At the same time, ESPN’s popularity was zooming as well, and Delany made sure the Big Ten’s product got into the homes of many cable subscribers every day during the season from the Worldwide Leader. Like football, college basketball was transitioning from regional to national popularity, thanks to guys like Dick Vitale at ESPN, as well as the excitement of March Madness. And Delany did get lucky that the first few years of his tenure coincided with the Fab Five up at Michigan. Big Ten fans have always valued the conference regular season and the fight for the conference title, and now, fans across the country and the world could see that passion from gyms in towns like Bloomington and West Lafayette and East Lansing and Urbana-Champaign.

But Delany also realized that Big Ten school fans and alums who weren’t in their home states wanted more access to games, and not just the marquee matchups on TV. So midway through his tenure, he created the Big Ten Network. In retrospect, BTN was a genius idea because not only did it create a dedicated channel for conference programming (unlike in ACC areas where you always had to channel surf for those Raycom Sports broadcasts), but it also created a lot more revenue for Big Ten universities, thanks to cable fees. Delany had another fortuitous stroke of luck with BTN as well though — the first college football game broadcast on the network in 2007 was then-FCS Appalachian State upsetting #5 Michigan in the Big House. Yes, a Big Ten team lost embarrassingly, but the upset immediately gave the network some cache as a place where you had to tune in on fall Saturdays. BTN also allowed more niche, non-revenue college sports to get broadcasted. In addition, studio shows and programs like The Journey further highlighted the conference’s best stories and players.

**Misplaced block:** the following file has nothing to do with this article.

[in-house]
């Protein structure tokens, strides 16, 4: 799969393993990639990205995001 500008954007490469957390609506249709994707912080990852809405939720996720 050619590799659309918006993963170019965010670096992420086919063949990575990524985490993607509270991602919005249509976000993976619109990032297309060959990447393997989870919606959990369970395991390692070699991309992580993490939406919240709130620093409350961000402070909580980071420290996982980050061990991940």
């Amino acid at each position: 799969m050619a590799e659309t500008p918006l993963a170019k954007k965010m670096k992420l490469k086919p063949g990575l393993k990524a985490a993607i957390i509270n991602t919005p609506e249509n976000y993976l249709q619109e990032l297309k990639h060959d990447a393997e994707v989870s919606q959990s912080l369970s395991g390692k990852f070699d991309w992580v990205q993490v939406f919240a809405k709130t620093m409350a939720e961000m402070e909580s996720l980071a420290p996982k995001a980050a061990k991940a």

Delany saw the potential of rabid fanbases as well as major metropolitan areas in which he could get his network more subscribers. Almost 20 years after Penn State, Delany found another football fanbase with championship potential in Nebraska to add to the B1G, giving the conference the 12 teams needed at the time to create another revenue-creator: a title game on the first weekend in December. Delany also saw the movement of B1G alumni toward East Coast cities, and knew that adding teams in the DC and NYC metro areas would allow BTN to be in more households. So not only would fans of Maryland and Rutgers get BTN programming, but so would the Wisconsin or Iowa fan who lived in the Big Apple and wanted to see his or her team play week in and week out.